ISLAMABAD  - The development work at sector D-12 of the federal capital has been lingering on due to lack of interest of the concerned officials and Capital Development Authority (CDA), despite passage of seven years.

The sector was launched 22 years ago and development work was started in 2005. Moreover, the contract of the development work was given to a contractor at Rs 520 million and it was to be completed in two years but despite passage of seven years development could not be completed so far.

Sources said that due to the delay in development work estimated cost has increased to Rs 860 million instead of Rs 520 million.

The affectees have stopped spreading of services in Sector D-12/4, 1,2 on Service Road West because CDA did not have possession of land sources added.

It was learnt that 90 percent construction work on roads, 30 percent on water supply, 40 percent on sewerage and drainage has been completed. Moreover, 80 percent work on electricity while 60 percent on gas services has been completed in D-12 Sector. 

The allotees of the Sector D-12 demanded of Chairman CDA Farkhand Iqbal to remove hurdles in the process of development to ensure early completion of development work.

Meanwhile, one week International Resource Person (IRP) workshop on Assessment in English Languages Teaching concluded here at Higher Education Commission (HEC).

The workshop was organised by English Language Teaching Reforms (ELTR) Phase-II of the HEC in collaboration with the US Embassy Islamabad.

Annie Polatsek and Strand Susan facilitated the training as international resource persons. Eighteen faculty members of different colleges and universities across Pakistan attended this course.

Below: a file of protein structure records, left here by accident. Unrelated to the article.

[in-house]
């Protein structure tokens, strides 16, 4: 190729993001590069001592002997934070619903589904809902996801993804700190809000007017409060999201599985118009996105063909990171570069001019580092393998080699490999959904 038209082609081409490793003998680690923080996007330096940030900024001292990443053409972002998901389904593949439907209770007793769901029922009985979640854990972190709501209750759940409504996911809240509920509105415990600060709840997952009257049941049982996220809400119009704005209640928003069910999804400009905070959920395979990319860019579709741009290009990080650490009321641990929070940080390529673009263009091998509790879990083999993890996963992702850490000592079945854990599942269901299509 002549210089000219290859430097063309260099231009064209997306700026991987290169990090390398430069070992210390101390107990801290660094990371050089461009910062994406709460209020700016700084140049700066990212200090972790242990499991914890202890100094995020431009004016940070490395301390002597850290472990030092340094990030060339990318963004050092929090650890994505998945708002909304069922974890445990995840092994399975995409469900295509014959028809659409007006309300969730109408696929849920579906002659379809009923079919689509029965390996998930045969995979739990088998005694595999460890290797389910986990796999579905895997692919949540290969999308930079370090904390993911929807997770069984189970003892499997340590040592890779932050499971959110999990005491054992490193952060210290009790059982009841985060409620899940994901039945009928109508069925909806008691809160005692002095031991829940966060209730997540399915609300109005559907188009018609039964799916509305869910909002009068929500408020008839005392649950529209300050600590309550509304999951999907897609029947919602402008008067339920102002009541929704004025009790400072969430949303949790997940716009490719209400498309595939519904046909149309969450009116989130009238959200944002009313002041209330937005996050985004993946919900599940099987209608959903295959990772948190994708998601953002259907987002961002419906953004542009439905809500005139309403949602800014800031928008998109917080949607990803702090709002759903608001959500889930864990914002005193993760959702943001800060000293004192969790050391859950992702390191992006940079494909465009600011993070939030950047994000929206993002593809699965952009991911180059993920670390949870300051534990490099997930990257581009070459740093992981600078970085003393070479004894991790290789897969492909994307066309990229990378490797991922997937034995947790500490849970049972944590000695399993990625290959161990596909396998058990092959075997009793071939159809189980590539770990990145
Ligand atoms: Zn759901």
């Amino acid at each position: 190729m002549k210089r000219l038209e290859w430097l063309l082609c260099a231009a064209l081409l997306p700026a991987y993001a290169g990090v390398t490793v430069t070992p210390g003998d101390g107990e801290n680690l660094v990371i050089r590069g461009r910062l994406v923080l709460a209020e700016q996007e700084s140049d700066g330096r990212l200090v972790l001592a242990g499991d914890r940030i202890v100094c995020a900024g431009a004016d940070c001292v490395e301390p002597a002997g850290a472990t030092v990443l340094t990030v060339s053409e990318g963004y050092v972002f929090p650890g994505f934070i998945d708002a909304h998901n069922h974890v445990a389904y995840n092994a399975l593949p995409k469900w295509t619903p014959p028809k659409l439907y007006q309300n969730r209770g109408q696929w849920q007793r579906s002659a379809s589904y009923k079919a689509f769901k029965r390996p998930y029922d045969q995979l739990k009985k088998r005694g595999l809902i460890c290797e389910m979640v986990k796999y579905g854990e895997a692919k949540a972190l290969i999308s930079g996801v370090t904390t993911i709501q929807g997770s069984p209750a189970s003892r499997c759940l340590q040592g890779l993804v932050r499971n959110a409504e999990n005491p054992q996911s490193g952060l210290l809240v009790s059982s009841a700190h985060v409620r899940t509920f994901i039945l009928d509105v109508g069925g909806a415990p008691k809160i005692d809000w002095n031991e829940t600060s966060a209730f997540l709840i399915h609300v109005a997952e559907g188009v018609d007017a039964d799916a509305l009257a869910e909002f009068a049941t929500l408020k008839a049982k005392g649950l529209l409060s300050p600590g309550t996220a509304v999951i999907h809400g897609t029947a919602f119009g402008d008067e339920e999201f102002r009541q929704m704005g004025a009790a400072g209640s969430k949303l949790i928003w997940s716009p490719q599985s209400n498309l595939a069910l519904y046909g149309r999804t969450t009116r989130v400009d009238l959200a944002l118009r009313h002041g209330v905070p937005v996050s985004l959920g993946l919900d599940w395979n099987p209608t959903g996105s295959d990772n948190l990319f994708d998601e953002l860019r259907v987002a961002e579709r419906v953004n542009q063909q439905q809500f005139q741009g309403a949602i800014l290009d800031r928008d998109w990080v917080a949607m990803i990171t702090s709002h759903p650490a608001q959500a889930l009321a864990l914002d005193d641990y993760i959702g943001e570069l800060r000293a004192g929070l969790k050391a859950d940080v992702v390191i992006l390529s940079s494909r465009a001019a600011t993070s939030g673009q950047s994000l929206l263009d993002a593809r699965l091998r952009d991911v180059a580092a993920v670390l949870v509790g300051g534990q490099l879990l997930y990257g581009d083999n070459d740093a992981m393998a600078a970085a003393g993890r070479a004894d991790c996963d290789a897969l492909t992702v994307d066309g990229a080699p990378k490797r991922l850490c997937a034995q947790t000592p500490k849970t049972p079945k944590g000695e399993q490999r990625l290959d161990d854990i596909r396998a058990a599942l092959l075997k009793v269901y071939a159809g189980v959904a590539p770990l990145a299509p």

Managing Director Quality Assurance Agency HEC, Prof Dr Khawaja Azam Ali was the chief guest at the closing ceremony. Mission Director Communication US Embassy, Thomas Miller was also present at the ceremony as the guest of honour.

The main objectives of the workshop were to delineate the aspects of testing, to discuss elements of evaluation, testing and alternative assessment and evaluate ways to assess a variety of language activities and skills. The workshop was a fusion of innovative activities and theory to provide an all-out exposure of assessment and evaluation techniques to English fraternity. 

This workshop on “Assessment in ELT” aimed at creating awareness of the concepts, principles and concerns of language testing and evaluation among the fraternity of English faculty of Universities and colleges. Annie Polatsek and Strand Susan explained in detail the basic concepts and theories underlying testing, evaluation and alternative assessment. Both the resource persons came forward with unique and striking ideas to enable the participants to construct tests for the assessment of linguistic competence (grammar and vocabulary) and language skills (reading, writing, speaking, and listening) and to use alternative forms of assessment in their classroom, in addition to traditional achievement tests.

Thomas Miller appreciated the role of HEC in promoting education.

He mentioned assessment was the main driver of learning process. Mr. Miller showed his satisfaction on the fact that the course participants were representing all parts of the country, especially teachers from colleges and universities of far off areas were given preference in this course. He thanked HEC on an excellent collaboration and assured that such partnership with HEC would continue in future.

Speaking on the occasion, Prof Dr Khawaja Azam Ali said that assessment was the most important area, especially in a semester system. The main difference in the annual and semester system is assessment procedure, which discourages rote learning and cramming. Innovative methodologies and practices in assessment can change the learning trends. In the end the certificates were distributed among the participants.